The and misrepresented with her association of the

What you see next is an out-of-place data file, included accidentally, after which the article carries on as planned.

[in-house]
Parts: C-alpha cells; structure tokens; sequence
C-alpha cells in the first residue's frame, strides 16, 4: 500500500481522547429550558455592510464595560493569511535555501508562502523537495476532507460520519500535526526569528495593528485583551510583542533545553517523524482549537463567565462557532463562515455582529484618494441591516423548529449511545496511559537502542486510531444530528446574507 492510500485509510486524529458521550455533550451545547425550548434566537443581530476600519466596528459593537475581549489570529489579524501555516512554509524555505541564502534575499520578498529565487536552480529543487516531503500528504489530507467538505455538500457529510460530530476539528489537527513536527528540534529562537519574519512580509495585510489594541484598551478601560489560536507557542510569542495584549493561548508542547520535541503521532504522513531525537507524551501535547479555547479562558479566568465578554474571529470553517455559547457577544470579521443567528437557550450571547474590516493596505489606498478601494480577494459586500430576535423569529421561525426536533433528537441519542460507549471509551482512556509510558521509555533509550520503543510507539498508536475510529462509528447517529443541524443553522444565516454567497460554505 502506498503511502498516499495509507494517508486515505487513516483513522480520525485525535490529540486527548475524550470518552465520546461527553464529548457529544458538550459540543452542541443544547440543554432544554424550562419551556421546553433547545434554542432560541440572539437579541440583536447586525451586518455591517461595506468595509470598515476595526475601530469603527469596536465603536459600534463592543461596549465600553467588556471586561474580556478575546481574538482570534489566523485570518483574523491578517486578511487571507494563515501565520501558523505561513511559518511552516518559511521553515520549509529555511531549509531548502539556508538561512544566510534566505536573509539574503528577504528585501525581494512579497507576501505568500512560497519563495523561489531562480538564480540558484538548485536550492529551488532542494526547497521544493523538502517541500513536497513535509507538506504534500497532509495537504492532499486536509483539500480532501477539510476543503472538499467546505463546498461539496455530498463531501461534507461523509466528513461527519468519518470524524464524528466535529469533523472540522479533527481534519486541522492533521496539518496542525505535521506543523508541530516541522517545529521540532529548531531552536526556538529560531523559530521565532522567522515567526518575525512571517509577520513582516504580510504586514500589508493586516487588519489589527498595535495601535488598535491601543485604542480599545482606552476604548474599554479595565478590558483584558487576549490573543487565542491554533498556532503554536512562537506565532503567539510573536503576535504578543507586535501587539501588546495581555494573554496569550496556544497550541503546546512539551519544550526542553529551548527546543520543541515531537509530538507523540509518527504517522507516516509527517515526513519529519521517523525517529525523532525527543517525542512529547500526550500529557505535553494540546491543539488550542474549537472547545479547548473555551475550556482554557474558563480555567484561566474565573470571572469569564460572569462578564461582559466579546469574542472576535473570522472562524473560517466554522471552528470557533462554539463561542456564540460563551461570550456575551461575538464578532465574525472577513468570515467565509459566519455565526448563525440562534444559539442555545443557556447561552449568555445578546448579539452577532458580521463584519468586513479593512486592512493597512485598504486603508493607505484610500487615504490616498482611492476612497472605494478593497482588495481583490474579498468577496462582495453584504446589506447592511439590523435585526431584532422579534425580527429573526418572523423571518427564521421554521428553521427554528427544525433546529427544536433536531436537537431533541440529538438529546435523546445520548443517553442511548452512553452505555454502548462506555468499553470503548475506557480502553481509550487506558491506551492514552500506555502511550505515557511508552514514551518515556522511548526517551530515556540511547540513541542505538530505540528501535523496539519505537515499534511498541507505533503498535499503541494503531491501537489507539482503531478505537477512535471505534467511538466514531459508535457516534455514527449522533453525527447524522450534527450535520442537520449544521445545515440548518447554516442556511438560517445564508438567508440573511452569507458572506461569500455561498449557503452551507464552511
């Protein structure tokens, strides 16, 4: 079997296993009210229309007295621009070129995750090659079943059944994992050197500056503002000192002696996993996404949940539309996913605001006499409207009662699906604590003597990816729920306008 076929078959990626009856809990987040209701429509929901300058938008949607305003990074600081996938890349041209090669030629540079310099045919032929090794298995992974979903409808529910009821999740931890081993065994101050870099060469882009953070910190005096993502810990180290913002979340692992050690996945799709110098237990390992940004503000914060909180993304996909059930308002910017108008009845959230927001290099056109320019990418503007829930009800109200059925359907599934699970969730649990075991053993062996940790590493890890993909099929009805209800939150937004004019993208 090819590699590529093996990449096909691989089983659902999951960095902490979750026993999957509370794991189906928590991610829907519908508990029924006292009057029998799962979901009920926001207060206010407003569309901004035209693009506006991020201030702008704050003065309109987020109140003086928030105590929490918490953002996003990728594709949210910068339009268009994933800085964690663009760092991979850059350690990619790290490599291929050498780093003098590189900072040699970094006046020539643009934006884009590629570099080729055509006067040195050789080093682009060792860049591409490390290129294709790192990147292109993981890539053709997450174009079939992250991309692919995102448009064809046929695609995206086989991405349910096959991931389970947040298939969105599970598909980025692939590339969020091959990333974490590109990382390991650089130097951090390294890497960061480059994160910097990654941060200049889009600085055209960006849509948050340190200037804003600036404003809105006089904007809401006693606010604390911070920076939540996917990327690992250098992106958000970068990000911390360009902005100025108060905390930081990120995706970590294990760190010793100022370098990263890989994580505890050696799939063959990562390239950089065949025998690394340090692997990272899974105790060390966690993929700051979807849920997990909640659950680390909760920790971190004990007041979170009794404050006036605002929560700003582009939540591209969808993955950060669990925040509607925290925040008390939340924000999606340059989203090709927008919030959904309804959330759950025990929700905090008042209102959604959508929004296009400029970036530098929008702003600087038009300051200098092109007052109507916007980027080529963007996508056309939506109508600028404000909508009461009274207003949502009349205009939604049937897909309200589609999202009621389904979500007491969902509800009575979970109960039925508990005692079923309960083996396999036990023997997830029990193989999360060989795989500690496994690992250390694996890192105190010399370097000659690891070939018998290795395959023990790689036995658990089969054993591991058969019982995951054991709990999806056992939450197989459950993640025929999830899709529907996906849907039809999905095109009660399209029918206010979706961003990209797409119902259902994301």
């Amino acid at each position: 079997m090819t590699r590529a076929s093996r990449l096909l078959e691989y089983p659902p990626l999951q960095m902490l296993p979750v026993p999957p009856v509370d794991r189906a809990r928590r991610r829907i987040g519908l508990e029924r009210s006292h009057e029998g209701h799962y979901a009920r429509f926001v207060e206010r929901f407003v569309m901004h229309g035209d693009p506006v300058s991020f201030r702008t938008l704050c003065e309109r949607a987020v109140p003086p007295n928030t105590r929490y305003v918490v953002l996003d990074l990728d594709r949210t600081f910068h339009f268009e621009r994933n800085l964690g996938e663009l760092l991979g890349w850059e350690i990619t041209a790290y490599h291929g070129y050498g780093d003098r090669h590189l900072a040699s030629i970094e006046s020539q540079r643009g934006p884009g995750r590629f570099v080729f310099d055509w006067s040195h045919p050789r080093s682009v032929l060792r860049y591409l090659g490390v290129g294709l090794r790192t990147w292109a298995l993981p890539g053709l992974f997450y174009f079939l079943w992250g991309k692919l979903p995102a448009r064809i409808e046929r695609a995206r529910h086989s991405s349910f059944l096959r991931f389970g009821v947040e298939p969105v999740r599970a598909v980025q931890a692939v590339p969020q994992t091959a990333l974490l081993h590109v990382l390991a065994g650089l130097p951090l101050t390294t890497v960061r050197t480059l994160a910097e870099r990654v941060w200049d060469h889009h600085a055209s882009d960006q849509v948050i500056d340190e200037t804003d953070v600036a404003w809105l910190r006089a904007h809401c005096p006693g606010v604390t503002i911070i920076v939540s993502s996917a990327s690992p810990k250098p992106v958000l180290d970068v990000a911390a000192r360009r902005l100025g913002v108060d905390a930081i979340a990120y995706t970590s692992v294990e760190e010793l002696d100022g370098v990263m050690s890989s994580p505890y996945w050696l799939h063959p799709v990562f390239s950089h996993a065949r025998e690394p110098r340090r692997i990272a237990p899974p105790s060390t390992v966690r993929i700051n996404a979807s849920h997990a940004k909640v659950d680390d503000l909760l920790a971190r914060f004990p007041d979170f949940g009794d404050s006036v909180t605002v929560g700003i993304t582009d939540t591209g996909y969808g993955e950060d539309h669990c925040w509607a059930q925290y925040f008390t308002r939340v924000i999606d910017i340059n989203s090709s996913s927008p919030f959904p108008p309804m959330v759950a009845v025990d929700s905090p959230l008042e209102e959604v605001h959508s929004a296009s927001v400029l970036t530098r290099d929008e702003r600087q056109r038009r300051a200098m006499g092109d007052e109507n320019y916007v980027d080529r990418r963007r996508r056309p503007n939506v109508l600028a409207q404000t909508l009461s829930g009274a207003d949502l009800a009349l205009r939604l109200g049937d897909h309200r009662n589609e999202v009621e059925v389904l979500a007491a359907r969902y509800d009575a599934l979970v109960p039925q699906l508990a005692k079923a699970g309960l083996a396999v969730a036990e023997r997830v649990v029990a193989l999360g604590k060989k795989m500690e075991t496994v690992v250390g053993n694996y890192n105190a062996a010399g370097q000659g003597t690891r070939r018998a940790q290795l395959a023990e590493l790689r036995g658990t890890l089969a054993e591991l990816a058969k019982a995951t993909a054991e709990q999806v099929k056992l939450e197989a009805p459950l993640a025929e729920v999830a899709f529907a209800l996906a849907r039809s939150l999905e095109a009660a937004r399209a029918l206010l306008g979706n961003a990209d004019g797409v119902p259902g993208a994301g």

The musical genre of “Addictive” is hip hop. It has a stable rhythm and a slow tempo with underlying beats played by drums. This song has a dense texture as “call and response” is very distinct and different voices tend to overlap with the lead voice. The sample from “Thoda Resham Lagta Hai” is incorporated in “Addictive” in such a way that it is the background vocals that act to support the main singer, Truth Hurts. The sample also contributes to most of the sonic components of “Addictive”. Furthermore, the whole musical video features belly dance by both the singer and performers. By not crediting the third world artists and sampling the Hindi-song without seeking permission, I believe this is black appropriation of Indian images and music. First of all, as the producer of “Addictive”, DJ Quik does not seek the permission to sample the instrumental track of the Hindi-song, “Thoda Resham Lagta Hai”. He samples around four minutes of the original recording by an Indian artist called Lata Mangeshkar. DJ Quik and other artists of “Addictive” such as Dr. Dre, Truth Hurts, and Rakim then superimpose their own lyrics and drum track over the beat. Not only does DJ Quik not seek the permission, but he is also not the producer directly involved for this Hindi-song. As an outsider, he does not know the content and meaning of this Hindi-song. His irresponsible action undoubtedly shows that the American artists and label simply take it for granted that Hindi music can be used by them at will, and they do not need to credit and pay for.Secondly, the objectionable content of “Addictive” most likely misrepresents and defames the Indian artist. The vulgar and lewd lyrics of “Addictive,” in which Truth sings the lines “He makes me scream” and “I like it rough” are most probably offensive to some Indian’s religious and cultural sensibilities. As an iconic voice to the Bollywood genre, the Indian artist’s image and character are impacted negatively and misrepresented with her association of the song “Addictive”. To rectify the situation, the songwriter and producers of “Addictive” should have provided appropriate musical credit and recognition to the Indian artists and producers. Besides, they should have officially obtained the permission and considered a collaboration with the Indian artists to produce a unique musical genre that has a larger international market with the essence of two different cultures. In my opinion, copyright infringement case is the best way to address the questions of appropriation. Not only does it deter artists from copying others’ work without giving proper credit, but it also encourages artists to seek permission and collaboration amongst themselves to promote creativity. As a conclusion, my verdict is Lahiri and Saregama have the rights to receive credits for the sample of “Thoda Resham Lagta Hai” and claim for remuneration. This issue is neither a cultural sharing nor collaboration, but black appropriation of Indian images and music. The American artists and label fail to credit the Indian artists, and they sample the Hindi-song without seeking permission. In addition, the objectionable content of “Addictive” undeniably defames and misrepresents the Indian artist.

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